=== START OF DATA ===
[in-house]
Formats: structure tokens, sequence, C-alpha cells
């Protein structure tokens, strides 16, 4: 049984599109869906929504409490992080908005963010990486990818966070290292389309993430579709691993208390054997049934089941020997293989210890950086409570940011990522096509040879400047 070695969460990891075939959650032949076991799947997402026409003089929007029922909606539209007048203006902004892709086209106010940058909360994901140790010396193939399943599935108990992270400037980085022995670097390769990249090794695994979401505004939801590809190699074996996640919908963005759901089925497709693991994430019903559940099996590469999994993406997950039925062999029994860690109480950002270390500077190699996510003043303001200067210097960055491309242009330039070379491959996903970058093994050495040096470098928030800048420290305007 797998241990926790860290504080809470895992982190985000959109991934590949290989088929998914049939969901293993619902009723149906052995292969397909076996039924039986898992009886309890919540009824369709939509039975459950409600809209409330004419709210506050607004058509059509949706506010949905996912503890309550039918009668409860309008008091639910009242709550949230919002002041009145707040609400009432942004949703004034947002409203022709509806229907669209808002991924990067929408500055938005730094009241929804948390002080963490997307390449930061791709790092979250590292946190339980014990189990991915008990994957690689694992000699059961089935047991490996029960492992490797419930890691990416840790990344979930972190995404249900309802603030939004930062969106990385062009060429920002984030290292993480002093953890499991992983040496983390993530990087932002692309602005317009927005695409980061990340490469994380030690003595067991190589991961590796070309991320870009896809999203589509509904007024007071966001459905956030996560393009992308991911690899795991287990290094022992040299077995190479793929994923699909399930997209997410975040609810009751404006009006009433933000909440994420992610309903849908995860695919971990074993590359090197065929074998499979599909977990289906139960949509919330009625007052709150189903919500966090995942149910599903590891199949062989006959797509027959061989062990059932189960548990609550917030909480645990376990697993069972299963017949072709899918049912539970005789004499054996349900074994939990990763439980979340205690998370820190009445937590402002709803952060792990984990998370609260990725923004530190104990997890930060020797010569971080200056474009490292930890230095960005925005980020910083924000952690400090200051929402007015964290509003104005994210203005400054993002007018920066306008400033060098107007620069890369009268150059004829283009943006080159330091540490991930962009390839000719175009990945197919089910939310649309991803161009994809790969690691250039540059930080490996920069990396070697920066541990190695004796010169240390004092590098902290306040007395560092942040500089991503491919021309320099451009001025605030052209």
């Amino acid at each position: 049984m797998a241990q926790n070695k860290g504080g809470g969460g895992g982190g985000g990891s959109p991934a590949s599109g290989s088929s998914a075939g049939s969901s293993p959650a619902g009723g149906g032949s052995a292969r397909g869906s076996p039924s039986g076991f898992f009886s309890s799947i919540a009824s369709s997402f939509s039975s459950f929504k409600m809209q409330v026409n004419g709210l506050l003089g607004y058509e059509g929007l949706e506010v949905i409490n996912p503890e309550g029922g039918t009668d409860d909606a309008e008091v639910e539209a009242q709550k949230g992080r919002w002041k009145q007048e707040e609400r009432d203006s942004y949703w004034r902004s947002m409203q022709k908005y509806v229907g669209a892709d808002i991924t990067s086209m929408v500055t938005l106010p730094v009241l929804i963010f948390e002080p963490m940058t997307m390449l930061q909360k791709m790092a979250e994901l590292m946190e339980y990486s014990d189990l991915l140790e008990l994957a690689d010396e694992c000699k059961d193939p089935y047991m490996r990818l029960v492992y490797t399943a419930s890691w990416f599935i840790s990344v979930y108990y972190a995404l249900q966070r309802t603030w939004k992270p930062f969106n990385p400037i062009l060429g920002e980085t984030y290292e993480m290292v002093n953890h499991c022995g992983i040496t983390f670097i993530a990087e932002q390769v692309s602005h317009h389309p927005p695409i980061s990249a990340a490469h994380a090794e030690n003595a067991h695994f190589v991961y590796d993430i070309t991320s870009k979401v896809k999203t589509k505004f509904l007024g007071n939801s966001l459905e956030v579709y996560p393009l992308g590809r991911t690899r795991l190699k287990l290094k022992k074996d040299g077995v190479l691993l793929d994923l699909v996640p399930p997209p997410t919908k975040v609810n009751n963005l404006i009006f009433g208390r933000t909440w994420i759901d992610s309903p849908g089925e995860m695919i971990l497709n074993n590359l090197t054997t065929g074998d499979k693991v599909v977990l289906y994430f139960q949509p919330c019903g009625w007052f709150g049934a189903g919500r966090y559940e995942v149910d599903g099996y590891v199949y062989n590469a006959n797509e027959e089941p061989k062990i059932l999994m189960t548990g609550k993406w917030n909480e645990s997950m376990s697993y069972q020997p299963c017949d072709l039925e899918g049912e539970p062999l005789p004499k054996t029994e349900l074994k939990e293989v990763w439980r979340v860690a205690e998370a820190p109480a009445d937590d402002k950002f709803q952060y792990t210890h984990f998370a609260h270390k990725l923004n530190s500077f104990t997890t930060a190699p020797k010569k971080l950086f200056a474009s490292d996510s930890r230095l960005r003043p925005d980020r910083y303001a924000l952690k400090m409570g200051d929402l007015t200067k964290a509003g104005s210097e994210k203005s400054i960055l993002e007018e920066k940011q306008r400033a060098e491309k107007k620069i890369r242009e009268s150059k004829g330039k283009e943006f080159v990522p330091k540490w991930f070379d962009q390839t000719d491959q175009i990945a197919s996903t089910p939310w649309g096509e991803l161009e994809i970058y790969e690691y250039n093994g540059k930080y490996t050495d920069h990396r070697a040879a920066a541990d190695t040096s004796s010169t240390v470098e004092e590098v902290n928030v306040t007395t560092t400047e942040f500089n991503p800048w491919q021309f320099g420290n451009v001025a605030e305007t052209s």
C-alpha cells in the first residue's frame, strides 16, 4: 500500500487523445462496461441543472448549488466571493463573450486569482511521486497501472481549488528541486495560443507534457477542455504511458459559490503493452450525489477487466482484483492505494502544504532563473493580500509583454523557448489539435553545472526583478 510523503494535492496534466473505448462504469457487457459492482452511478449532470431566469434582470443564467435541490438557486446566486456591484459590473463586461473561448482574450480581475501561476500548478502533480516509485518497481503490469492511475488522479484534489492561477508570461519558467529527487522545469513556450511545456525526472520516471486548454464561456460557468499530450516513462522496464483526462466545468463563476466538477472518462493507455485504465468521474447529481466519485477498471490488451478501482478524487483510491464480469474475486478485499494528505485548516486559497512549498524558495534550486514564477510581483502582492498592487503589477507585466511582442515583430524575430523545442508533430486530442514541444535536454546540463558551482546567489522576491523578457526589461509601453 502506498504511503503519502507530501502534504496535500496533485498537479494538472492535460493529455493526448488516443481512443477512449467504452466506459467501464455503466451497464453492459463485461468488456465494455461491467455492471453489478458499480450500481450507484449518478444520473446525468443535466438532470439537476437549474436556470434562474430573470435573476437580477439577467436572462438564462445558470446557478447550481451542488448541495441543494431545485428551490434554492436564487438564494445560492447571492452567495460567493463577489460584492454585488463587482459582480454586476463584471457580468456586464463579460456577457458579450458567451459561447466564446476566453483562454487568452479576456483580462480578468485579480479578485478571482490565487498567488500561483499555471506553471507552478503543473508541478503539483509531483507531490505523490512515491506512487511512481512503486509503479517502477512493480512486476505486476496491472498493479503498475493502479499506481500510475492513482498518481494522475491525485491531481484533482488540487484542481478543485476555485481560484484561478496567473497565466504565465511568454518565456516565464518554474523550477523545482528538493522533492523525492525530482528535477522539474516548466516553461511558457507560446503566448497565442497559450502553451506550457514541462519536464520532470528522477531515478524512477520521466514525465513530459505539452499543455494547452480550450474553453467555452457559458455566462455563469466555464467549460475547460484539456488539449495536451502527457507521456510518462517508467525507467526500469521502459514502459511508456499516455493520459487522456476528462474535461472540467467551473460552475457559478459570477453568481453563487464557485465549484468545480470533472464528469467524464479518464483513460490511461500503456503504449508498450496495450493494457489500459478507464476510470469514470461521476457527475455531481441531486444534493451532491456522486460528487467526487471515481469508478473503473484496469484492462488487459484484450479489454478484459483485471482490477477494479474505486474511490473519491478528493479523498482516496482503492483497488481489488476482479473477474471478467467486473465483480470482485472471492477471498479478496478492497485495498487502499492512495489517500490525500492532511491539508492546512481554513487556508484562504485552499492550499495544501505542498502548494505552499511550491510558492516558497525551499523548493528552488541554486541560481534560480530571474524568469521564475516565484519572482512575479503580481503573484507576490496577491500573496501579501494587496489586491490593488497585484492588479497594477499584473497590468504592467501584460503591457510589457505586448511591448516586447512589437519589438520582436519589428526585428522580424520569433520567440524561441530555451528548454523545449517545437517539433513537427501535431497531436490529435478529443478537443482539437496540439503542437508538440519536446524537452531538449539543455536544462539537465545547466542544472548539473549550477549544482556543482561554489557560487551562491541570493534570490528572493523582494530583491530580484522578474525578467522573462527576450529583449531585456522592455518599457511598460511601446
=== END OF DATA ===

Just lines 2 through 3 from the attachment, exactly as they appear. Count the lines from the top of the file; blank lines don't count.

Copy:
Formats: structure tokens, sequence, C-alpha cells
């Protein structure tokens, strides 16, 4: 049984599109869906929504409490992080908005963010990486990818966070290292389309993430579709691993208390054997049934089941020997293989210890950086409570940011990522096509040879400047 070695969460990891075939959650032949076991799947997402026409003089929007029922909606539209007048203006902004892709086209106010940058909360994901140790010396193939399943599935108990992270400037980085022995670097390769990249090794695994979401505004939801590809190699074996996640919908963005759901089925497709693991994430019903559940099996590469999994993406997950039925062999029994860690109480950002270390500077190699996510003043303001200067210097960055491309242009330039070379491959996903970058093994050495040096470098928030800048420290305007 797998241990926790860290504080809470895992982190985000959109991934590949290989088929998914049939969901293993619902009723149906052995292969397909076996039924039986898992009886309890919540009824369709939509039975459950409600809209409330004419709210506050607004058509059509949706506010949905996912503890309550039918009668409860309008008091639910009242709550949230919002002041009145707040609400009432942004949703004034947002409203022709509806229907669209808002991924990067929408500055938005730094009241929804948390002080963490997307390449930061791709790092979250590292946190339980014990189990991915008990994957690689694992000699059961089935047991490996029960492992490797419930890691990416840790990344979930972190995404249900309802603030939004930062969106990385062009060429920002984030290292993480002093953890499991992983040496983390993530990087932002692309602005317009927005695409980061990340490469994380030690003595067991190589991961590796070309991320870009896809999203589509509904007024007071966001459905956030996560393009992308991911690899795991287990290094022992040299077995190479793929994923699909399930997209997410975040609810009751404006009006009433933000909440994420992610309903849908995860695919971990074993590359090197065929074998499979599909977990289906139960949509919330009625007052709150189903919500966090995942149910599903590891199949062989006959797509027959061989062990059932189960548990609550917030909480645990376990697993069972299963017949072709899918049912539970005789004499054996349900074994939990990763439980979340205690998370820190009445937590402002709803952060792990984990998370609260990725923004530190104990997890930060020797010569971080200056474009490292930890230095960005925005980020910083924000952690400090200051929402007015964290509003104005994210203005400054993002007018920066306008400033060098107007620069890369009268150059004829283009943006080159330091540490991930962009390839000719175009990945197919089910939310649309991803161009994809790969690691250039540059930080490996920069990396070697920066541990190695004796010169240390004092590098902290306040007395560092942040500089991503491919021309320099451009001025605030052209």